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Not meeting standards? You are still entitle to severance if dismissed.

Henney worked for a franchise of a large restaurant chain in Newfoundland for 13 years before she moved to Ottawa in 1999. She found work with a new franchise owner of the same chain there. Because of her previous experience in Newfoundland, she was treated as if she had 7 years of seniority with the new employer when she arrived.
This franchise owner had a number of locations and through the years Henney worked in a number of different jobs. Eventually she rose to the position of store manager. At the wrongful dismissal trial, all of her performance reviews were put into evidence. Year after year she received praise and accolades and was rated as excellent. The judge quoted from them for over two pages of the decision. Henney was a hard working single mother who was clearly considered an asset by her employer.
In the fall of 2011, at the age of 61, Henney got a surprise. For the first time in her career her performance review said she needed improvement. At the same time as Henney was told that she needed improvement, she was transferred to a small location that had been struggling with sales and high staff turnover for months. In short order she was put on a 3 month performance improvement plan when she was not able to immediately turn the store around. In order to try and save her career, Henney routinely began working 12 hour days and never asked for overtime.
Suddenly, the performance levels and standards that Henney had always achieved were not good enough. Among other things, she was told she had to receive a 90% from a mystery shopper. That was rather unfair given that the company’s own policy was that the standard was an 80% score. The employer told Henney that she had done badly on the assessment, but in fact, when all the paperwork had to be produced at trial, it turns out Henney had great results.
None of it seemed to matter to the employer. Even though Henney met the goals set for her, the boss told her that she could either take a demotion, which would involve losing some of her benefits and reporting to somebody she hired and trained, or leave.
Henney left.
She took the position that she had been constructively dismissed because of the loss of benefits and the humiliating demotion. The employer denied having constructively dismissed Henney, but claimed that if it did, it had just cause because of her bad performance.
The Judge found that Henney had been set up to fail from the beginning. The Judge decided that given the length of her employment and her loyal history of contributions to the organization, she was entitled to expect more assistance in overcoming her newly alleged shortcomings. The performance improvement plan, said the Judge, was not a way to help Henney, just to document new found deficiencies to justify an already planned demotion.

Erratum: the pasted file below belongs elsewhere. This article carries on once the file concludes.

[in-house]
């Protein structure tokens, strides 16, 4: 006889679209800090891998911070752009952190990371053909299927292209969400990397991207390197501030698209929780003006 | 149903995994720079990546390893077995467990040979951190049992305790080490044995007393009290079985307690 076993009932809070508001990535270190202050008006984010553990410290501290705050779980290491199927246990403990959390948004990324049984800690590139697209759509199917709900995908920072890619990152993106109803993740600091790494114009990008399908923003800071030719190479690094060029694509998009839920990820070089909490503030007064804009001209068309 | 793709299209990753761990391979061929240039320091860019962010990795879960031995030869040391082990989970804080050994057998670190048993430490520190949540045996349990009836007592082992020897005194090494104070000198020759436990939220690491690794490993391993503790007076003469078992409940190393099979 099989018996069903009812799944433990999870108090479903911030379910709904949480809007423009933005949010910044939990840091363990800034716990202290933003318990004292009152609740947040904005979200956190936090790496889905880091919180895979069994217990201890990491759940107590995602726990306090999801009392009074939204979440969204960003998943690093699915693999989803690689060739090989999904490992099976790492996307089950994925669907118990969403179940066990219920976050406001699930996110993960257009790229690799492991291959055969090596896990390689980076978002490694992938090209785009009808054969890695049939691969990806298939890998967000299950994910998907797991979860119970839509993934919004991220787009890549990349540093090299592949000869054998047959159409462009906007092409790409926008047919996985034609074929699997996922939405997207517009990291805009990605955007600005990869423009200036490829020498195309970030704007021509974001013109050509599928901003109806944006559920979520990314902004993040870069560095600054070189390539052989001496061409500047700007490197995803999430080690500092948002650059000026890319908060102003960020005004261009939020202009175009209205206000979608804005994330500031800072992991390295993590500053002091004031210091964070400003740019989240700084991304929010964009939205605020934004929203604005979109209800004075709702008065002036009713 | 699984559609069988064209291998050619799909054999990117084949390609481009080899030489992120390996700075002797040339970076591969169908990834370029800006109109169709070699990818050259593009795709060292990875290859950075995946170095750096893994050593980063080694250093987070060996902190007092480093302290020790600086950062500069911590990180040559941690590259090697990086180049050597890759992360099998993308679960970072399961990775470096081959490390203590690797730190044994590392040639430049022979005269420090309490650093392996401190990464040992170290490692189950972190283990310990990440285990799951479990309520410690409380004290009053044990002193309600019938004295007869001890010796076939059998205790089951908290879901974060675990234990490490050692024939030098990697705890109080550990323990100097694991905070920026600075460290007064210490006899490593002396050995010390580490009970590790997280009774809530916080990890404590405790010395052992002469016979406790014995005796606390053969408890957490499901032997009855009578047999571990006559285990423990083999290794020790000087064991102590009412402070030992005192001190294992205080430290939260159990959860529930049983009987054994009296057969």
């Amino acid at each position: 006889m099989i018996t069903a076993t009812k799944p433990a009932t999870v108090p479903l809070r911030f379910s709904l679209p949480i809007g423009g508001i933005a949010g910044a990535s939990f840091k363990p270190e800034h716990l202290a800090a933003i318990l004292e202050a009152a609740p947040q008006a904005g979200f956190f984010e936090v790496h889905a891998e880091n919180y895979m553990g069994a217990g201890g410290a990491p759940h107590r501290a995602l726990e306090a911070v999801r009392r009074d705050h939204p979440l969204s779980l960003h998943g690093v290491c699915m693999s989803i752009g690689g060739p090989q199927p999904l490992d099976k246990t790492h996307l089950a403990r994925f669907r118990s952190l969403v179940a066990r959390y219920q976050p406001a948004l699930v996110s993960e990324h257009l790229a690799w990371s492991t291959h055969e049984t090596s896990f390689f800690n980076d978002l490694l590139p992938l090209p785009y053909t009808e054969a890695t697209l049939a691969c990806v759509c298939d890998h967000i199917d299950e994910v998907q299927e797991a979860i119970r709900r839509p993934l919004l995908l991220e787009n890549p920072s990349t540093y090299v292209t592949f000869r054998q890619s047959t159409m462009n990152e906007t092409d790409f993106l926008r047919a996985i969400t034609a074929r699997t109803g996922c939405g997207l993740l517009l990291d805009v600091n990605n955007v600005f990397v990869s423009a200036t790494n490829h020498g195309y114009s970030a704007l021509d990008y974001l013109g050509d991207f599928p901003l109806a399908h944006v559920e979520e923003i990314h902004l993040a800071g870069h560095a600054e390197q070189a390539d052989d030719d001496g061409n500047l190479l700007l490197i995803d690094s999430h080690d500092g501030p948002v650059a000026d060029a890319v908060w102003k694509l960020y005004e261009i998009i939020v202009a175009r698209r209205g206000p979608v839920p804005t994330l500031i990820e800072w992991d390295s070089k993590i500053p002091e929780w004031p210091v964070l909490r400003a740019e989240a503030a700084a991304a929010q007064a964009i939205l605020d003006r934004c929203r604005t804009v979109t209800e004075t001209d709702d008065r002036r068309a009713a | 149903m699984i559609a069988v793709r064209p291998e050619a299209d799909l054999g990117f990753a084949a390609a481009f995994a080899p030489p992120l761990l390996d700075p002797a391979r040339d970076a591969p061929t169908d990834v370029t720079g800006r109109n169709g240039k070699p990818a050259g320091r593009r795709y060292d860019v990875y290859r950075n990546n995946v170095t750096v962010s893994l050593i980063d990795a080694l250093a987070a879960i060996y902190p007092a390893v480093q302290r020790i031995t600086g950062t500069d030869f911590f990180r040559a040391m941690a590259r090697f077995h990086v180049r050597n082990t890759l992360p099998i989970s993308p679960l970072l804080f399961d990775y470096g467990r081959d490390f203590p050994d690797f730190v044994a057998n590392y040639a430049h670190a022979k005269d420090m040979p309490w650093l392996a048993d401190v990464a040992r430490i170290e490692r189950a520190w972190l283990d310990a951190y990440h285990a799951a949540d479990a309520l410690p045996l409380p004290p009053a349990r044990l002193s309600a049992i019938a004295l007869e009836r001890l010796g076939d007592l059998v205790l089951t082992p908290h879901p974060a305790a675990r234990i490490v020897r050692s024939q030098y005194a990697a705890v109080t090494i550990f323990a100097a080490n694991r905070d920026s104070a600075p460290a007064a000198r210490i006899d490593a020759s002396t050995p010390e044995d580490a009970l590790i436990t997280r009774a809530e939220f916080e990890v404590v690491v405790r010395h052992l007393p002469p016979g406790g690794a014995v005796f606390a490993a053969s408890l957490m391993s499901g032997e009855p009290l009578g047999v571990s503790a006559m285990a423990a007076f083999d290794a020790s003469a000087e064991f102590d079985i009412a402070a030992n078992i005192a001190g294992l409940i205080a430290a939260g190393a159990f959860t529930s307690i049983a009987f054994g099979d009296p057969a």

The employer had every right to terminate Henney if they wanted to, but in order to avoid having to provide pay in lieu of notice, they had to establish real incompetence or misconduct, not simple dissatisfaction with her performance. This employer came nowhere close to establishing just cause.
Henney was 62 years old at the time of her termination and made reasonable efforts to look for new employment without much success. Henney was awarded 20 months pay in lieu of notice and the tab for the employer was over $100,000 not including legal costs.
Employers are entitled to terminate non-unionized employees if they wish. There seems to be a misconception among many employers, however, about what constitutes just cause such that you don’t have to provide a severance package. No amount of documentation, paperwork, or disciplinary warnings will establish just cause in the absence of very significant incompetence or misconduct. This is especially the case for a 20 year employee with years of accolades under her belt. Not “meeting standards” does not warrant either a demotion or termination without severance.
Many employers feel that the system is stacked against them and that just cause is impossible to prove. Many employees feel that the laws don’t do enough to protect them from fickle terminations and demotions. Usually when people on both sides of the fence feel it is in the wrong place, it means the fence is exactly where it should be.
Ed Canning practices labour and employment law with Ross & McBride LLP, in Hamilton, representing both employers and employees. You can email him at ecanning@rossmcbride.com.
Ed Canning
Ed Canning
P: 905.572.5809